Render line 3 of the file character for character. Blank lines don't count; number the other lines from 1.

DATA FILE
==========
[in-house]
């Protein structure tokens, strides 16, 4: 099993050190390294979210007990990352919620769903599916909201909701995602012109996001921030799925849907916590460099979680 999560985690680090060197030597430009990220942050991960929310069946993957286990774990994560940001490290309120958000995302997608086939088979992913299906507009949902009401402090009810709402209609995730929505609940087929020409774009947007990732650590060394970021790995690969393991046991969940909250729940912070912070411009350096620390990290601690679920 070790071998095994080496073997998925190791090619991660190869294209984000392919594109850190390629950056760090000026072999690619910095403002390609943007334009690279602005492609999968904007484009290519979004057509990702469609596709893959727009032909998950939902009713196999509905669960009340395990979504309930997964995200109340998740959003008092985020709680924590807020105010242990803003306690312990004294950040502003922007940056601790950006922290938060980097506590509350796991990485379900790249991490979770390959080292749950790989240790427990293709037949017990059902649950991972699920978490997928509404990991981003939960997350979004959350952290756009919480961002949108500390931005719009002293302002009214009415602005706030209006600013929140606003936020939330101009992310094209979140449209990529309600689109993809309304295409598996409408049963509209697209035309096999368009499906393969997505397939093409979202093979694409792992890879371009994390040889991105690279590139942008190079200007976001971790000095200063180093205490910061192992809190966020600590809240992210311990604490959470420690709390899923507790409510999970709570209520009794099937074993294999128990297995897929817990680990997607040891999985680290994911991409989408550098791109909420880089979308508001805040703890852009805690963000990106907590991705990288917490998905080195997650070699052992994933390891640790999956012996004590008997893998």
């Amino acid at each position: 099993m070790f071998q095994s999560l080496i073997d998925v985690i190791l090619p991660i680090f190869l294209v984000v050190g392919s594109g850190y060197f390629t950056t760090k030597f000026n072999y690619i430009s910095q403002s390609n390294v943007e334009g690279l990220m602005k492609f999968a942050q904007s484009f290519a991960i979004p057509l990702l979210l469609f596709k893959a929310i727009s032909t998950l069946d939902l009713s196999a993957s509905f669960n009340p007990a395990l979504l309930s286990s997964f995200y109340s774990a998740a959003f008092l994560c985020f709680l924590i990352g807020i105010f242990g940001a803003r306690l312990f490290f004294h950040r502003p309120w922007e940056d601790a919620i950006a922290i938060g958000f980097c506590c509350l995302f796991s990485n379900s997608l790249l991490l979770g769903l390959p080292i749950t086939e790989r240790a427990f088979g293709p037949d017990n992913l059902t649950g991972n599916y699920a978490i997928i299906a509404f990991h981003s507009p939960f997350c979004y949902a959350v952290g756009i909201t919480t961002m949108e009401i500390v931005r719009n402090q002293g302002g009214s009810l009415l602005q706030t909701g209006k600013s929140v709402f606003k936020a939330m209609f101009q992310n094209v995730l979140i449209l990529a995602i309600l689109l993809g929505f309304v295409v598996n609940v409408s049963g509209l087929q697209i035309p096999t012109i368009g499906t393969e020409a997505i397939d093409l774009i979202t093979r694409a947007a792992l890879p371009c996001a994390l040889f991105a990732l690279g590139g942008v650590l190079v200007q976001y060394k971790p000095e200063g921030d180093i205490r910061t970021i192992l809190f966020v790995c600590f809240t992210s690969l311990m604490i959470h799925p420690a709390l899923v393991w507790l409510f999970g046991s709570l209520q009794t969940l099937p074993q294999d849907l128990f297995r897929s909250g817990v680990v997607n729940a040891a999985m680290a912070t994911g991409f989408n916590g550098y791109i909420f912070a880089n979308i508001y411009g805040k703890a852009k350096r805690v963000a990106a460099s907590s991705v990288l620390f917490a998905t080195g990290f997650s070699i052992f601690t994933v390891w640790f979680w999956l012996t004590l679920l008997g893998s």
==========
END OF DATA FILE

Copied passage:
């Amino acid at each position: 099993m070790f071998q095994s999560l080496i073997d998925v985690i190791l090619p991660i680090f190869l294209v984000v050190g392919s594109g850190y060197f390629t950056t760090k030597f000026n072999y690619i430009s910095q403002s390609n390294v943007e334009g690279l990220m602005k492609f999968a942050q904007s484009f290519a991960i979004p057509l990702l979210l469609f596709k893959a929310i727009s032909t998950l069946d939902l009713s196999a993957s509905f669960n009340p007990a395990l979504l309930s286990s997964f995200y109340s774990a998740a959003f008092l994560c985020f709680l924590i990352g807020i105010f242990g940001a803003r306690l312990f490290f004294h950040r502003p309120w922007e940056d601790a919620i950006a922290i938060g958000f980097c506590c509350l995302f796991s990485n379900s997608l790249l991490l979770g769903l390959p080292i749950t086939e790989r240790a427990f088979g293709p037949d017990n992913l059902t649950g991972n599916y699920a978490i997928i299906a509404f990991h981003s507009p939960f997350c979004y949902a959350v952290g756009i909201t919480t961002m949108e009401i500390v931005r719009n402090q002293g302002g009214s009810l009415l602005q706030t909701g209006k600013s929140v709402f606003k936020a939330m209609f101009q992310n094209v995730l979140i449209l990529a995602i309600l689109l993809g929505f309304v295409v598996n609940v409408s049963g509209l087929q697209i035309p096999t012109i368009g499906t393969e020409a997505i397939d093409l774009i979202t093979r694409a947007a792992l890879p371009c996001a994390l040889f991105a990732l690279g590139g942008v650590l190079v200007q976001y060394k971790p000095e200063g921030d180093i205490r910061t970021i192992l809190f966020v790995c600590f809240t992210s690969l311990m604490i959470h799925p420690a709390l899923v393991w507790l409510f999970g046991s709570l209520q009794t969940l099937p074993q294999d849907l128990f297995r897929s909250g817990v680990v997607n729940a040891a999985m680290a912070t994911g991409f989408n916590g550098y791109i909420f912070a880089n979308i508001y411009g805040k703890a852009k350096r805690v963000a990106a460099s907590s991705v990288l620390f917490a998905t080195g990290f997650s070699i052992f601690t994933v390891w640790f979680w999956l012996t004590l679920l008997g893998s």